Maine’s system of clean election funding is popular with the public and lawmakers, but it is in danger of running short of money. Taxpayers can show their support for the program — and help avert a decrease in funding to candidates — by using the Clean Election Fund check-off on their state income tax form.
Checking the box — it is the first question after your name and address on the 1040ME forms — diverts $3 to the program. It does not reduce your refund or increase the amount you owe the state. Instead, each checkoff sends $3 from the state’s General Fund to the state’s Clean Election program. Consider it as a way to tell Augusta that you fully support this election funding system, otherwise lawmakers are free to assume that the program is not that popular with the public and can be changed.
There are several proposals in the Legislature to change the Clean Election program. One would end the program for candidates for governor. Another would deny the funds to candidates without challengers.
Voters in 1996 approved a public financing system, believing it would free candidates from the burden of raising money, especially from lobbyists. The public funds come mostly from state appropriations — $2 million a year by law. Smaller amounts come from the checkoff on state income tax forms — about $200,000 a year — and the required $5 contributions collected by publicly funded candidates, which totals about $130,000 a year.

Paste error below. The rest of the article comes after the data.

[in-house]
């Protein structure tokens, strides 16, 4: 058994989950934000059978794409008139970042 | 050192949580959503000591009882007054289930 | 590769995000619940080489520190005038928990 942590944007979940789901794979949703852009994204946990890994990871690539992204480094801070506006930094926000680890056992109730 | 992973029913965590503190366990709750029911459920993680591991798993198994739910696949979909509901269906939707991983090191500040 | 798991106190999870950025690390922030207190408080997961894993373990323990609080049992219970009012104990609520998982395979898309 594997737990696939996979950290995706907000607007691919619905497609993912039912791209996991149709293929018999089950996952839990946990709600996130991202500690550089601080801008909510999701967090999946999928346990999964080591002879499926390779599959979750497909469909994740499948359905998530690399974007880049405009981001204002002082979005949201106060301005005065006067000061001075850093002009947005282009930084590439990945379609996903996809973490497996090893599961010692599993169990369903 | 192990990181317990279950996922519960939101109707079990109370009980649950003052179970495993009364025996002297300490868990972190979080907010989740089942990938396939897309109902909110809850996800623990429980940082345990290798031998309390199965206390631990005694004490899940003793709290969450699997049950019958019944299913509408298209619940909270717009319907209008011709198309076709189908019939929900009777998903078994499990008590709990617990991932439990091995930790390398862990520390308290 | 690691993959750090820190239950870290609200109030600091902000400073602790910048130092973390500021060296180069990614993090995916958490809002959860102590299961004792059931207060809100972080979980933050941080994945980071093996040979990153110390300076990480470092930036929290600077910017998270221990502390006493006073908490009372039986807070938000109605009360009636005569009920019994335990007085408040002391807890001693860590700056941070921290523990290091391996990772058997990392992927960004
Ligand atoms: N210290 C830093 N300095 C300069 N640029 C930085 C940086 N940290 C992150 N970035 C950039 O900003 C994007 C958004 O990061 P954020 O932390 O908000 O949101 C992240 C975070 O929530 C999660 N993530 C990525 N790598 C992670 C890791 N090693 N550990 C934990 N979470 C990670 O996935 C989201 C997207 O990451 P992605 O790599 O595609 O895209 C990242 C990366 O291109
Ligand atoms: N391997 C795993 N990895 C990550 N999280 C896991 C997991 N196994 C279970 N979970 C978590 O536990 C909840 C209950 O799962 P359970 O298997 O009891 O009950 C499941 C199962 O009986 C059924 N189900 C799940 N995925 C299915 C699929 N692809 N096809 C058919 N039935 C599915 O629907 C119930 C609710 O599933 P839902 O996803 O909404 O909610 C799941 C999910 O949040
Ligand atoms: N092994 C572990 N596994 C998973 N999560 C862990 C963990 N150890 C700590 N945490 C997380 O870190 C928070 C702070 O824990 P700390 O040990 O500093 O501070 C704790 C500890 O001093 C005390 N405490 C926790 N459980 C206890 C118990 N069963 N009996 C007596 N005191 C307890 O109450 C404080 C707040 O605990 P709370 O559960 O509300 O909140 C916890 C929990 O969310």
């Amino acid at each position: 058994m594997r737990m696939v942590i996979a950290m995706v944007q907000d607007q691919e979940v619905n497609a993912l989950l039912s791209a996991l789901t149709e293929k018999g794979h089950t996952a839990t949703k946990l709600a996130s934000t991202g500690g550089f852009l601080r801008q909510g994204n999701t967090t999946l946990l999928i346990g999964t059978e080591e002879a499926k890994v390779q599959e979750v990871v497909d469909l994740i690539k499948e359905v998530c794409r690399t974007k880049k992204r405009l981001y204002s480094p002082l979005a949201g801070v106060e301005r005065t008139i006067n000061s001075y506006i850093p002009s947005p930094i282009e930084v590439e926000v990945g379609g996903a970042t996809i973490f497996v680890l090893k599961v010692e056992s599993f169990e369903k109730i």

In 2002, 62 percent of the state’s candidates took Clean Election money. In 2008, 81 percent of legislative candidates — and 85 percent of those who emerged victorious — did, highlighting the growing popularity of the program.
Lawmakers have seen the Clean Election Fund as an easy pot of money to raid to pay other bills, although most of the money has been returned. However, the fund often run perilously close to not having enough money to cover all the candidates who want to use public money for their campaigns.The fund has enough money to cover legislative races in 2012, but not the governor’s race in 2014.
If the fund doesn’t have money to fully fund qualified candidates, its only choice is to authorize candidates to accept some private funds, which contradicts what the public approved a decade ago.
To help avert this, supporters of the program should check off the Clean Election Fund box on their tax returns.